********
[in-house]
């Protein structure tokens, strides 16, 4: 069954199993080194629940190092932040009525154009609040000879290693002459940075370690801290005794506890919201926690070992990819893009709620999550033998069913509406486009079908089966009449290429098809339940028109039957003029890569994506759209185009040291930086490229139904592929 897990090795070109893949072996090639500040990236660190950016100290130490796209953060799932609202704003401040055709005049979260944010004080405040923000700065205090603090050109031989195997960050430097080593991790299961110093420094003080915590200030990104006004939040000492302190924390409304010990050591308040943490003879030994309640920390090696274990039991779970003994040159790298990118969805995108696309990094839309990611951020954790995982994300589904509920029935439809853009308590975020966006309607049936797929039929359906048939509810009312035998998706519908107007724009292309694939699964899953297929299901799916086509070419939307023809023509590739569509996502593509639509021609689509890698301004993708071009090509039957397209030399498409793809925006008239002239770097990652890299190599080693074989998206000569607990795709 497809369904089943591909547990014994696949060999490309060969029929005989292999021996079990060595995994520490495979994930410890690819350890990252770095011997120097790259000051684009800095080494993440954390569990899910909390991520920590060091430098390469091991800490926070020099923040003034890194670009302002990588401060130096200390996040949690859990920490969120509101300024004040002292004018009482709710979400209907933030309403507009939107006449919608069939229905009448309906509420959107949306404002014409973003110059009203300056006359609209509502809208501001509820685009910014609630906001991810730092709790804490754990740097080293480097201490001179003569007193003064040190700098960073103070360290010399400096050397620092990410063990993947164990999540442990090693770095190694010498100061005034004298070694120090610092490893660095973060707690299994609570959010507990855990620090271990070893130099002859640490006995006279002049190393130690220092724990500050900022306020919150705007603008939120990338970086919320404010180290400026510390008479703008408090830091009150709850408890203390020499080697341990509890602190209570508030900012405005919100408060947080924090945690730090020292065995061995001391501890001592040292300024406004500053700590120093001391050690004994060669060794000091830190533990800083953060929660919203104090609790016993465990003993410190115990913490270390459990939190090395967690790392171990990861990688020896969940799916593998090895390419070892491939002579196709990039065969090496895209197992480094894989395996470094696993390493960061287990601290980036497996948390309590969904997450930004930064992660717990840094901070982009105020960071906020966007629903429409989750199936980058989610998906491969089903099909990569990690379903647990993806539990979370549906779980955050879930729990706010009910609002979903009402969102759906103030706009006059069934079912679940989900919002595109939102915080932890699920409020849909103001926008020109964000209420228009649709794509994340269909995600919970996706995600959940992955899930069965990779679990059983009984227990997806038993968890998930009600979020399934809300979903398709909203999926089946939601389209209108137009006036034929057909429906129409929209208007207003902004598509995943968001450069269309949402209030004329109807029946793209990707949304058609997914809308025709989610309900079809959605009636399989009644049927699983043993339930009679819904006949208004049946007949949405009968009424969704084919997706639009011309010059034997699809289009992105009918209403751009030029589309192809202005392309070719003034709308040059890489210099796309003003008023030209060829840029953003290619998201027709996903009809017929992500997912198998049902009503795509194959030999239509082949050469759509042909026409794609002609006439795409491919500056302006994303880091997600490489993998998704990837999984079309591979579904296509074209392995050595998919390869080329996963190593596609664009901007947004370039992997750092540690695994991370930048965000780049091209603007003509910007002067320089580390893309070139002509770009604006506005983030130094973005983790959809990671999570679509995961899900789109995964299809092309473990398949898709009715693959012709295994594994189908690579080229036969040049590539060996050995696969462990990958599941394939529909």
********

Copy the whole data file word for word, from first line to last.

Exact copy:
[in-house]
């Protein structure tokens, strides 16, 4: 069954199993080194629940190092932040009525154009609040000879290693002459940075370690801290005794506890919201926690070992990819893009709620999550033998069913509406486009079908089966009449290429098809339940028109039957003029890569994506759209185009040291930086490229139904592929 897990090795070109893949072996090639500040990236660190950016100290130490796209953060799932609202704003401040055709005049979260944010004080405040923000700065205090603090050109031989195997960050430097080593991790299961110093420094003080915590200030990104006004939040000492302190924390409304010990050591308040943490003879030994309640920390090696274990039991779970003994040159790298990118969805995108696309990094839309990611951020954790995982994300589904509920029935439809853009308590975020966006309607049936797929039929359906048939509810009312035998998706519908107007724009292309694939699964899953297929299901799916086509070419939307023809023509590739569509996502593509639509021609689509890698301004993708071009090509039957397209030399498409793809925006008239002239770097990652890299190599080693074989998206000569607990795709 497809369904089943591909547990014994696949060999490309060969029929005989292999021996079990060595995994520490495979994930410890690819350890990252770095011997120097790259000051684009800095080494993440954390569990899910909390991520920590060091430098390469091991800490926070020099923040003034890194670009302002990588401060130096200390996040949690859990920490969120509101300024004040002292004018009482709710979400209907933030309403507009939107006449919608069939229905009448309906509420959107949306404002014409973003110059009203300056006359609209509502809208501001509820685009910014609630906001991810730092709790804490754990740097080293480097201490001179003569007193003064040190700098960073103070360290010399400096050397620092990410063990993947164990999540442990090693770095190694010498100061005034004298070694120090610092490893660095973060707690299994609570959010507990855990620090271990070893130099002859640490006995006279002049190393130690220092724990500050900022306020919150705007603008939120990338970086919320404010180290400026510390008479703008408090830091009150709850408890203390020499080697341990509890602190209570508030900012405005919100408060947080924090945690730090020292065995061995001391501890001592040292300024406004500053700590120093001391050690004994060669060794000091830190533990800083953060929660919203104090609790016993465990003993410190115990913490270390459990939190090395967690790392171990990861990688020896969940799916593998090895390419070892491939002579196709990039065969090496895209197992480094894989395996470094696993390493960061287990601290980036497996948390309590969904997450930004930064992660717990840094901070982009105020960071906020966007629903429409989750199936980058989610998906491969089903099909990569990690379903647990993806539990979370549906779980955050879930729990706010009910609002979903009402969102759906103030706009006059069934079912679940989900919002595109939102915080932890699920409020849909103001926008020109964000209420228009649709794509994340269909995600919970996706995600959940992955899930069965990779679990059983009984227990997806038993968890998930009600979020399934809300979903398709909203999926089946939601389209209108137009006036034929057909429906129409929209208007207003902004598509995943968001450069269309949402209030004329109807029946793209990707949304058609997914809308025709989610309900079809959605009636399989009644049927699983043993339930009679819904006949208004049946007949949405009968009424969704084919997706639009011309010059034997699809289009992105009918209403751009030029589309192809202005392309070719003034709308040059890489210099796309003003008023030209060829840029953003290619998201027709996903009809017929992500997912198998049902009503795509194959030999239509082949050469759509042909026409794609002609006439795409491919500056302006994303880091997600490489993998998704990837999984079309591979579904296509074209392995050595998919390869080329996963190593596609664009901007947004370039992997750092540690695994991370930048965000780049091209603007003509910007002067320089580390893309070139002509770009604006506005983030130094973005983790959809990671999570679509995961899900789109995964299809092309473990398949898709009715693959012709295994594994189908690579080229036969040049590539060996050995696969462990990958599941394939529909």